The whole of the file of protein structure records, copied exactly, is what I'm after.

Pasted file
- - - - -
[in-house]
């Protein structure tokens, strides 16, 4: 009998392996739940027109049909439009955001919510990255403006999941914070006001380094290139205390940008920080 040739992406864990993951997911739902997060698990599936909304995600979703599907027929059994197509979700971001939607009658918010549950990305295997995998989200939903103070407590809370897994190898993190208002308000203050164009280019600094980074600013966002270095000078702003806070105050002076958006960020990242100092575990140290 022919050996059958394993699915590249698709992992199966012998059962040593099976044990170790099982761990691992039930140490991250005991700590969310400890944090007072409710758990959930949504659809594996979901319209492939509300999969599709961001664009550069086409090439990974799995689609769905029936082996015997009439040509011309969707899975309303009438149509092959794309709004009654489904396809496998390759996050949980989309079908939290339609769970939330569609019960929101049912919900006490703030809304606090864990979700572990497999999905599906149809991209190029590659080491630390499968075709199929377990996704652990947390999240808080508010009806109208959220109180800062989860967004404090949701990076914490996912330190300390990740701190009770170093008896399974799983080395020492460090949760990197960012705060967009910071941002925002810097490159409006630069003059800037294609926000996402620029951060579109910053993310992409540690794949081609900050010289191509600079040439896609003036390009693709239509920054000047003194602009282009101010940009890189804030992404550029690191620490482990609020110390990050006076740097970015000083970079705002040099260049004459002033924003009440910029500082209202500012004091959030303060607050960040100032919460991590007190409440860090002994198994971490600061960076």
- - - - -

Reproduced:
[in-house]
């Protein structure tokens, strides 16, 4: 009998392996739940027109049909439009955001919510990255403006999941914070006001380094290139205390940008920080 040739992406864990993951997911739902997060698990599936909304995600979703599907027929059994197509979700971001939607009658918010549950990305295997995998989200939903103070407590809370897994190898993190208002308000203050164009280019600094980074600013966002270095000078702003806070105050002076958006960020990242100092575990140290 022919050996059958394993699915590249698709992992199966012998059962040593099976044990170790099982761990691992039930140490991250005991700590969310400890944090007072409710758990959930949504659809594996979901319209492939509300999969599709961001664009550069086409090439990974799995689609769905029936082996015997009439040509011309969707899975309303009438149509092959794309709004009654489904396809496998390759996050949980989309079908939290339609769970939330569609019960929101049912919900006490703030809304606090864990979700572990497999999905599906149809991209190029590659080491630390499968075709199929377990996704652990947390999240808080508010009806109208959220109180800062989860967004404090949701990076914490996912330190300390990740701190009770170093008896399974799983080395020492460090949760990197960012705060967009910071941002925002810097490159409006630069003059800037294609926000996402620029951060579109910053993310992409540690794949081609900050010289191509600079040439896609003036390009693709239509920054000047003194602009282009101010940009890189804030992404550029690191620490482990609020110390990050006076740097970015000083970079705002040099260049004459002033924003009440910029500082209202500012004091959030303060607050960040100032919460991590007190409440860090002994198994971490600061960076």